Estimated time to complete Competency-Based Learning, Level 1: 8 – 10 hours
Terms like standards, competency, proficiency, and mastery, are all ones which are being used with increased frequency in education. Why have these terms, and the ideas and pedagogy behind them, come to the forefront at this time, and how can they help students to take a more involved and critical role in their own education?
According to neuroscientist Mary-Helen Immordino-Yang, learning is neurobiologically impossible without emotion. Much of my work with competencies in my classroom was spurred by an increase in student disengagement. If I weren’t engaging students emotions intrinsically, it had to happen because of fear. This led to compliance, but not engagement. With the move to project-based learning, coupled with feedback and assessment through competencies, it freed me up to work alongside my students, now intrinsically motivated and curious, to provide feedback and support. It no longer felt punitive or arbitrary to assess my students.
At the same time, there are countless articles, studies, and anecdotal evidence which talk about the mental health crisis amongst today’s students and young adults. While many experts and health professionals have posited causes and reasons for this growing increase in anxiety, stress, and even suicidal thoughts, it is clear that we need to do more to help our students to feel in control and empowered when it comes to their lives, their education, and their future. Humans in general experience more life satisfaction when we have purpose and autonomy. Without these, intrinsic motivation is lost, leading to diminished fulfillment and increased stress as our work and life become a chore. Students’ educational lives have primarily become about a relentless pursuit of achievement in order to attain entry to highly-selective colleges and universities. This lack of significant or meaningful purpose leads to a disconnect between their heart and mind, and subsequently stress.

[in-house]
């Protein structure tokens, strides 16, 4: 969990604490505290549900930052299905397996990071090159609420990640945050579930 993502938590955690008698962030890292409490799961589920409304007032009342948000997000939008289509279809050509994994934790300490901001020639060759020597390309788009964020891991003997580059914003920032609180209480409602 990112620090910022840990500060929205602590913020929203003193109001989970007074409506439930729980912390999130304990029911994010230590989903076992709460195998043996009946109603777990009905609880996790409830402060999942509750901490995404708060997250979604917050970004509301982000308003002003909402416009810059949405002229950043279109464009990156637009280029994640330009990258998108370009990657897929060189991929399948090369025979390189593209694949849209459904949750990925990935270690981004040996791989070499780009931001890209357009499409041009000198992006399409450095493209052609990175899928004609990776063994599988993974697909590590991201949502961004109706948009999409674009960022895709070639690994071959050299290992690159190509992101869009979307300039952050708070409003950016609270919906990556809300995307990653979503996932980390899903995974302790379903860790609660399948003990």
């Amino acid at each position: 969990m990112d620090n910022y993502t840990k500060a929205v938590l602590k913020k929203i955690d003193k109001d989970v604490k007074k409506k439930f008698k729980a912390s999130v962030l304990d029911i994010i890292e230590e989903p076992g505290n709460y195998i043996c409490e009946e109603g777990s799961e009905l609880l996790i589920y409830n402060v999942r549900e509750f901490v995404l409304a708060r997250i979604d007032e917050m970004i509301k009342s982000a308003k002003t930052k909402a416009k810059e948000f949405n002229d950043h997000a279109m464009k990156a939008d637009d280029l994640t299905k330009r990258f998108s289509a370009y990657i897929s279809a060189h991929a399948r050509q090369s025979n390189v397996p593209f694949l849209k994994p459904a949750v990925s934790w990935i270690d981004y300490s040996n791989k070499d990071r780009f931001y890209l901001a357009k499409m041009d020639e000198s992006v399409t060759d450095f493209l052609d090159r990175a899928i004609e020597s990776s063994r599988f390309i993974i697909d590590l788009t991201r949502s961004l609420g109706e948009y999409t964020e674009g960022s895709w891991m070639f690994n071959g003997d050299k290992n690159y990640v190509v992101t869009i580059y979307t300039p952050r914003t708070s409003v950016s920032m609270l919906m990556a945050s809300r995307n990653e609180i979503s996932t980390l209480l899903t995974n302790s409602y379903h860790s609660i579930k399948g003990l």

The development and implementation of a set of cross-curricular competencies as the focus of teaching and learning lead to student experiences that are more about agency and engagement than compliance and completion. Daniel Pink has talked about how intrinsic motivation is driven by the confluence of mastery, autonomy, and purpose. We need to provide our students with more of all three of these, and Competency-Based Learning allows teachers to do just that.
With CBL, students can take varied paths and reach the same goal, students can take charge of the process as well as the final products they create. While the goal is still to prepare students for rigorous and demanding educational experiences, it allows students to see the purpose, to have autonomy in their path and pace, and to feel the gratifying sense of achievement when they achieve competency of a standard or skill.
This course, the Introduction to Competency-Based Learning, will provide you with research-informed and experience-based background information about it and its implementation. After you have completed this Level 1: Introduction course, you will be ready to begin the development of a unit with Level 2. The course is organized into a series of six modules which begin below, each ending with a submission.